In a recent post, I mentioned that, after the exercise with geopedia, students need to complete an online quiz on BlackBoard. This is one of the things that I have been trying out this semester so that I ensure students are doing their homework, and I think it has worked very well. Students seem to be coming to class better prepared than they did when I was not having them take these quizzes (albeit at a different university) and they have a stronger background in the material for the day’s lesson.
Here are some of the things that I have noticed ought to be considered with this method:
- Time limits for the quiz. I started the semester with a 10 minute limit, but I extended it to 15 minutes after students asked for a little more time so that they could think through matching-type questions.
- Number of attempts on the quiz. Depending on your method of teaching each lesson, you may only want to allow one attempt (e.g. with team-based learning) but multiple attempts may also be helpful (e.g. with Socratic seminars or semi-meandering class discussions).
- Implications of flipping the classroom. This method of ensuring that students do the homework is essentially flipping the classroom–students receive more information passively at home than in the classroom. As a result, your class should not be a complete reiteration of the reading or material for the quiz. I have learned to add more material or dive into it more deeply in class.
- Implications of quizzing students on new material. Many students become anxious about quizzes and exams, and I think giving students study questions that relate to/are similar to the exam questions may help them take the quiz with better grades and in a more calm manner (as well as know what is important information to read for).
- What type of questions to ask. I tend to focus on questions that are fairly low on Bloom’s Taxonomy, so ones that ask students to recall information (i.e. what is the Nemean lion) or apply an new idea from the reading (i.e. identify a pot with a painting of Herakles and the Nemean lion). Partly, this is because I’m using the quizzes to make sure that students are reading the homework, partly it’s so that we can (ideally) use the class time to move up to higher levels of the taxonomy. Next semester, I think I would tell students this at the beginning of the course, so that there is a greater expectation that they learn from the passive reception of data at home–sometimes I feel like I am generally reinforcing this information in class. Admittedly, it’s good that there is the reinforcement in class, and this can be used to your advantage. The questions can also prime students for the class discussion. So, for example, if you will discuss similarities between Aeneid 12 (Aeneas fights and kills Turnus) and Iliad 22 (Achilles fights and kills Hector) in class, on the quiz you can ask questions that will highlight the similarities (e.g. Who chases whom? What god helps each warrior? Is there begging for mercy and burial?)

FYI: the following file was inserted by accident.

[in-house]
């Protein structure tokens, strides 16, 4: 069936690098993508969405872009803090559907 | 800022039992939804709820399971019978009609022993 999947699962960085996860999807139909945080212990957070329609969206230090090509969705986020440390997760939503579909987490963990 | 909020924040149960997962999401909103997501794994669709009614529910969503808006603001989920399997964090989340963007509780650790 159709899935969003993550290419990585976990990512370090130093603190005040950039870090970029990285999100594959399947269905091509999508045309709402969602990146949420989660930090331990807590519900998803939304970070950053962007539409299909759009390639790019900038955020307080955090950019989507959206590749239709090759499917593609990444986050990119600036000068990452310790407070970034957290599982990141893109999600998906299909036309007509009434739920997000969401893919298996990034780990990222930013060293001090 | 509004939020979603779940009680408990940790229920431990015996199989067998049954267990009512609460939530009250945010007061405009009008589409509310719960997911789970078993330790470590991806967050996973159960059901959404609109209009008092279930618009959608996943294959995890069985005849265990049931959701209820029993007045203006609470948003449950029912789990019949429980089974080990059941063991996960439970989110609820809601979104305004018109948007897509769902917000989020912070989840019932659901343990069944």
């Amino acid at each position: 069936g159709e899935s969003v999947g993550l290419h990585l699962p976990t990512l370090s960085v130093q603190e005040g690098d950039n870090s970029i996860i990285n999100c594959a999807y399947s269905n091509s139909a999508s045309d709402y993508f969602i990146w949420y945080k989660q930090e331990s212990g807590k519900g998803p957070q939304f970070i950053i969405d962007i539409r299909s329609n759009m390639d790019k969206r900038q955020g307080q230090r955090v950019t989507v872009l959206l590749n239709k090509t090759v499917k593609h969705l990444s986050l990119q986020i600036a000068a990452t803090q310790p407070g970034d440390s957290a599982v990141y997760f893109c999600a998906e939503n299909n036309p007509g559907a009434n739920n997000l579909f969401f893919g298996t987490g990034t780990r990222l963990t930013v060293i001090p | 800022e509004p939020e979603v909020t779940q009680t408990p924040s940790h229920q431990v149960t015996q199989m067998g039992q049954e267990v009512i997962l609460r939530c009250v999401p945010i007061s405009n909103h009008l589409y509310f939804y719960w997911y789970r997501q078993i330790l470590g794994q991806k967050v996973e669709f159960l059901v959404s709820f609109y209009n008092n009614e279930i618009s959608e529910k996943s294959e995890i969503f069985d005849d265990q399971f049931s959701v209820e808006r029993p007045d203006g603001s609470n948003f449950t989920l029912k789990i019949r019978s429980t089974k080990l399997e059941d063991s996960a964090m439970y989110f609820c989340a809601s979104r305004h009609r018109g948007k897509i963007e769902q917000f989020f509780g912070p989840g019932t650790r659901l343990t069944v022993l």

- Planning Ahead. If you assign the quiz to be completed for a class, you need to have written the quiz before the end of the prior class–you cannot write the quiz the day before class. Ideally, you’d also have planned the class for which you are writing the quiz too.
- Visibility of the questions after the quiz is due. Depending on the system you use, you can choose whether your students can see the quizzes, answers, and correct answers after the quiz has been submitted. Your choice on this matter could be affected by a variety of factors, including what method you will use to teach each day’s lessons and how your exams will be structured. To study for the latter, students would benefit from seeing the questions after the quiz is submitted.